A few months ago, I moved into the San Francisco Zen Center City Center, a Zen temple in the Hayes Valley neighborhood of San Francisco. I have a nine-to-five job during weekdays, but, other than that, since I moved in, most of my time has been taken up by activities at the temple.
At the end of the Summer, within a six week period, I think that it is fair to say that the wheels fell of my life and it came crashing to a halt, all at once. I was traveling in Europe with a few members of my family and visiting other members, when I had serious fallings out with all of them. Then, a couple weeks later, I had a knife held up to my throat on a side street in Seville, Spain (which is the first time I’ve been violently accosted in public in my life). I then came back from Europe to find the lock clipped off of my storage space, my belongings ransacked, and most of my financially valuable possessions stolen. Finally, a couple weeks later, my inattention caused a freeway accident that put six people in the hospital, one of them critically, and totaled three cars. Needless to say, by the end of all that, I was depressed and unhappy to an exponential power.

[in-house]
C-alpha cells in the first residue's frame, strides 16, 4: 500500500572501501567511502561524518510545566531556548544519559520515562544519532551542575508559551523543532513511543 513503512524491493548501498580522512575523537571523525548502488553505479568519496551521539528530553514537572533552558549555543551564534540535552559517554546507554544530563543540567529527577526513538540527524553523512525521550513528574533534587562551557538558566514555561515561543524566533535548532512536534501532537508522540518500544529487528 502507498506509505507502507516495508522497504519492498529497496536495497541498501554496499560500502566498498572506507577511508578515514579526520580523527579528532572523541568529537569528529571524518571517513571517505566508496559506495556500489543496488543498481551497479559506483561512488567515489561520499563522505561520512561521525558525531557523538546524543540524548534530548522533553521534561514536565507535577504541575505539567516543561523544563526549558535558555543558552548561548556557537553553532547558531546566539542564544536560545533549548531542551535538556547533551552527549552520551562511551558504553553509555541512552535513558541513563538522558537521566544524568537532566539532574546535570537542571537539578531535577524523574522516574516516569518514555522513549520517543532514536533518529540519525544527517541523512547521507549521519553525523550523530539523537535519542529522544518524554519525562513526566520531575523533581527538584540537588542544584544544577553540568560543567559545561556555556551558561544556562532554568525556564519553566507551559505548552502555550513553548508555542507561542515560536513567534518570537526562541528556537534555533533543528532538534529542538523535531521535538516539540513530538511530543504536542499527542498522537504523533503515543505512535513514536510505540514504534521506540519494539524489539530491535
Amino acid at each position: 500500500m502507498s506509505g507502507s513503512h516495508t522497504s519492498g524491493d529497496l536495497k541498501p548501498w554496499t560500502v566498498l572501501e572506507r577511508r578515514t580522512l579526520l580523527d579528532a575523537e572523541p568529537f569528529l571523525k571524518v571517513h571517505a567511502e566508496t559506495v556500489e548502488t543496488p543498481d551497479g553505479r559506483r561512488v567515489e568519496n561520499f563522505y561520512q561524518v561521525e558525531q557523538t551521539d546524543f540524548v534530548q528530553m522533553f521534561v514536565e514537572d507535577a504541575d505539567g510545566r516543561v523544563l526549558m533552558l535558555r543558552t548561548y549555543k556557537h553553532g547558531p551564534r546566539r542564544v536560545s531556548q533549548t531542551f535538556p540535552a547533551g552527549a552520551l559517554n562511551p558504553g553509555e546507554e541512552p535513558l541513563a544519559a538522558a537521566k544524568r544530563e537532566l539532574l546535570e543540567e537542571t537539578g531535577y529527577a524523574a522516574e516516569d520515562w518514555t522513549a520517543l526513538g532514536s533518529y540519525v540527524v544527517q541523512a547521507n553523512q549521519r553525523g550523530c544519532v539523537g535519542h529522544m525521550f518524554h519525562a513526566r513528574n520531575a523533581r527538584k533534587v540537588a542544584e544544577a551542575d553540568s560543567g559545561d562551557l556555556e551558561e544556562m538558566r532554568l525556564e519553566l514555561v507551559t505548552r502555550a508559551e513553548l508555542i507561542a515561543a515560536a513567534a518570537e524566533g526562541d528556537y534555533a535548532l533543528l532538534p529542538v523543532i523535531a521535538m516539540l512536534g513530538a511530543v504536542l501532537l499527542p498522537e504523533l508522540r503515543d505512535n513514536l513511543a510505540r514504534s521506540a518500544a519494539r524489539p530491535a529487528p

I had talked to my friend Jeremy about some of my travails and pain, and he, having lived at the Santa Cruz Zen Center for over a year, and also having just visited his former SCZC housemate Joe at the San Francisco Zen Center City Center, recommended that I consider living at the latter place. I was not happy with the idea of giving up much of my personal freedom, but I also wasn’t exactly in a ya-hoo party mood to make good use of living in SF as a free man. Besides, with the economic boom going on these days, finding a place to live here in the City (any place at all, not just a decent place) seemed like a Herculean ordeal.
So, I went and interviewed at the Zen Center, and applied to be a resident. I talked individually with both Shosan Victoria Austin, the director, and Ryoshin Paul Haller, the tanto (director of practice). Both interviews went well, and I felt optimistic. I was in the middle of my job search, so I sent thank-you cards (as I do after job interviews) to the priests.